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The Senegalese legislative elections take place on Sunday, with President Macky Sall's coalition facing two strong challengers. The polls are seen as a test for presidential elections slated for 2019.
Sunday's legislative elections will select 165 lawmakers for Senegal's parliament, a body which has less power than the president under the Senegalese Constitution. The polls represent the first test for President Macky Sall since winning office in 2012 and are considered a signal of support before the country's presidential vote slated for 2019, when Sall's seven-year term is up.
"We aren't talking any longer about July 30, but of 2019," said Prime Minister Mahammed Boun Abdallah, an ally of President Sall, at a recent rally.
One of the main coalitions opposing Sall is being led by 91-year-old former President Abdoulaye Wade, who recently returned to the political scene. Wade was president of Senegal from 2000-2012. Many observers believe that Wade is gunning for the presidency in 2019 so that he can grant amnesty to his son, who was exiled to Qatar after being convicted of embezzling $200 million (170 million euros).
Wade's supporters recently clashed with police, who stopped them from holding a rally at a square close to the Presidential Palace.
"What we are doing is in the interest of the country. We take our responsibility so that people vote and make Macky Sall - who has destroyed Senegal - leave," he said after the failed rally.
The other coalition challenging Sall is being led by Khalifa Sall (no relation), Dakar's popular mayor, who has been in detention as he awaits trial for the alleged misappropriation of $2.85 million (2.7 million euros) in funds from the city. He has repeatedly been denied bail and many of his supporters have accused Sall of pursuing the charges against the mayor in order to weaken his chances in the election.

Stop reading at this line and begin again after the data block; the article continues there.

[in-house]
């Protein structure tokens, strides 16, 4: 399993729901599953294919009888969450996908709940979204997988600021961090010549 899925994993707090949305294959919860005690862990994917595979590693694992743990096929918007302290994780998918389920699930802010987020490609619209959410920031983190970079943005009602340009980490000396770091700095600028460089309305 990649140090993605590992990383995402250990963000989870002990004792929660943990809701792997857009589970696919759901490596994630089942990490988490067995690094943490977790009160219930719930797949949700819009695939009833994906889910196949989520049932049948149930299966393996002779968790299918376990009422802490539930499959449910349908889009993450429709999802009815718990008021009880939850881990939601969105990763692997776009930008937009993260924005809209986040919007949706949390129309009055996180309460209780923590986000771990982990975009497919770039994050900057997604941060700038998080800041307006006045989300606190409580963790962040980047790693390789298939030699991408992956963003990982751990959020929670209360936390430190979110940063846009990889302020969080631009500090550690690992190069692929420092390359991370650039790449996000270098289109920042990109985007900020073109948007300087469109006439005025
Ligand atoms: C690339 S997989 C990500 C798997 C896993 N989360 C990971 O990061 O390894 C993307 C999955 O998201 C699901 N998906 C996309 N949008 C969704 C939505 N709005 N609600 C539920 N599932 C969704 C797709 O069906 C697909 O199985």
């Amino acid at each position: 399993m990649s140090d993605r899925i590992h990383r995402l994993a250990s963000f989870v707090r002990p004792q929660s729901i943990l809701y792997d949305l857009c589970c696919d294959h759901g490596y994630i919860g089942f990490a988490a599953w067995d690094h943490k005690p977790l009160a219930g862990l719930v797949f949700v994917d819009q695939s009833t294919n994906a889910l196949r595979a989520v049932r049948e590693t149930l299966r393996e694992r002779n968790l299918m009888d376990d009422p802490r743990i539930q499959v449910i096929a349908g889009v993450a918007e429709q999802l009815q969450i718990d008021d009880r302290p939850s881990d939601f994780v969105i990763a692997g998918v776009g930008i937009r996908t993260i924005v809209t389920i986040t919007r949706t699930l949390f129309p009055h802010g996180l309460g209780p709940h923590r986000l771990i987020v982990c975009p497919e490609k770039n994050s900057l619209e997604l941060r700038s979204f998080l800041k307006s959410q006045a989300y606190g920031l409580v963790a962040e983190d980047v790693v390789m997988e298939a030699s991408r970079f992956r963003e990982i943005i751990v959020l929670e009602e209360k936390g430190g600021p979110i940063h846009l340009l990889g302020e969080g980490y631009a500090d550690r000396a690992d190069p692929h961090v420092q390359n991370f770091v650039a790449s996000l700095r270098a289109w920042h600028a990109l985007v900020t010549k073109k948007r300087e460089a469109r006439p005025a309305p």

"Everywhere, I see the harmful effects of the policies of [Macky Sall's] regime which have pushed our nation to disaster," Khalifa Sall wrote in a letter from jail.
Many residents of the county's capital, Dakar, understand the importance of Sunday's polls. Xuman, a rapper and a performer, is dismayed by the number of campaigns that have been offering money to poor residents for their vote.
"Unfortunately there is a lot of poverty in the suburbs, so the temptation is strong to support a politician just to get money," said Xuman. "The money is being distributed in exchange for a promise to vote [for the candidate]."
Logistics and violence
With just one day to go before the election, many of the promised biometric ID cards needed to vote have not been delivered.
President Sall went to the country's constitutional council last week to ask them to relax the rules so that people without the cards could use other forms of identification to cast their ballot. Many political parties and opposition coalitions denounced the last-minute move, as it could open up the election to fraud, but the request was subsequently granted.
Even though Medoune Magasouma did receive his voting card, many of his family members did not. The Dakar resident is nervous about how the elections will turn out.
"There are so many problems that we have no guarantee that we will have fair elections," he said.
The police have had their hands full keeping the supporters of the opposing camps apart, leading to the deployment of tear gas and numerous arrests. Eight people were killed when campaign violence broke out at a football match earlier this month. All sporting and cultural events were subsequently called off until after the elections.